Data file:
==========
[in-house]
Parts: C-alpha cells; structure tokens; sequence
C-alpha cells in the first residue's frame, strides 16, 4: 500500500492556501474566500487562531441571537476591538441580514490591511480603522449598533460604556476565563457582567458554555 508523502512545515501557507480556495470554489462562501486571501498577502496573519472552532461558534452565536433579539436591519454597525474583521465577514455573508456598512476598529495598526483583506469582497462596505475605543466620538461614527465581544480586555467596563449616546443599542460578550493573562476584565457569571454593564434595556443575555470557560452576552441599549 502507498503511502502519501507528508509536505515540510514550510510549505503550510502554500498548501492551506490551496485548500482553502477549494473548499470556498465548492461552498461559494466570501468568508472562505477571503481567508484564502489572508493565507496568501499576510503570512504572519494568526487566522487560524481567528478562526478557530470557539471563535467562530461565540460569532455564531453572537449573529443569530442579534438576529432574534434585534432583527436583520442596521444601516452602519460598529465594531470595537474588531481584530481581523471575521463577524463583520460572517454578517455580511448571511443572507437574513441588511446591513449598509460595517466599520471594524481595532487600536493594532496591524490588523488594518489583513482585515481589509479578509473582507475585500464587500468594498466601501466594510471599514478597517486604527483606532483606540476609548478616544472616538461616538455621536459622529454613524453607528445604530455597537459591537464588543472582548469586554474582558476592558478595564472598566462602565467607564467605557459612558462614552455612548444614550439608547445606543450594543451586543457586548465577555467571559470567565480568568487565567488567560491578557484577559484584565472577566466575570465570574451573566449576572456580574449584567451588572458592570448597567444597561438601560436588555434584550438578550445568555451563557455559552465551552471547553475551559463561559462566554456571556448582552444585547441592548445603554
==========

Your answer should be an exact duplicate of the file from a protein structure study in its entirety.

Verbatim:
[in-house]
Parts: C-alpha cells; structure tokens; sequence
C-alpha cells in the first residue's frame, strides 16, 4: 500500500492556501474566500487562531441571537476591538441580514490591511480603522449598533460604556476565563457582567458554555 508523502512545515501557507480556495470554489462562501486571501498577502496573519472552532461558534452565536433579539436591519454597525474583521465577514455573508456598512476598529495598526483583506469582497462596505475605543466620538461614527465581544480586555467596563449616546443599542460578550493573562476584565457569571454593564434595556443575555470557560452576552441599549 502507498503511502502519501507528508509536505515540510514550510510549505503550510502554500498548501492551506490551496485548500482553502477549494473548499470556498465548492461552498461559494466570501468568508472562505477571503481567508484564502489572508493565507496568501499576510503570512504572519494568526487566522487560524481567528478562526478557530470557539471563535467562530461565540460569532455564531453572537449573529443569530442579534438576529432574534434585534432583527436583520442596521444601516452602519460598529465594531470595537474588531481584530481581523471575521463577524463583520460572517454578517455580511448571511443572507437574513441588511446591513449598509460595517466599520471594524481595532487600536493594532496591524490588523488594518489583513482585515481589509479578509473582507475585500464587500468594498466601501466594510471599514478597517486604527483606532483606540476609548478616544472616538461616538455621536459622529454613524453607528445604530455597537459591537464588543472582548469586554474582558476592558478595564472598566462602565467607564467605557459612558462614552455612548444614550439608547445606543450594543451586543457586548465577555467571559470567565480568568487565567488567560491578557484577559484584565472577566466575570465570574451573566449576572456580574449584567451588572458592570448597567444597561438601560436588555434584550438578550445568555451563557455559552465551552471547553475551559463561559462566554456571556448582552444585547441592548445603554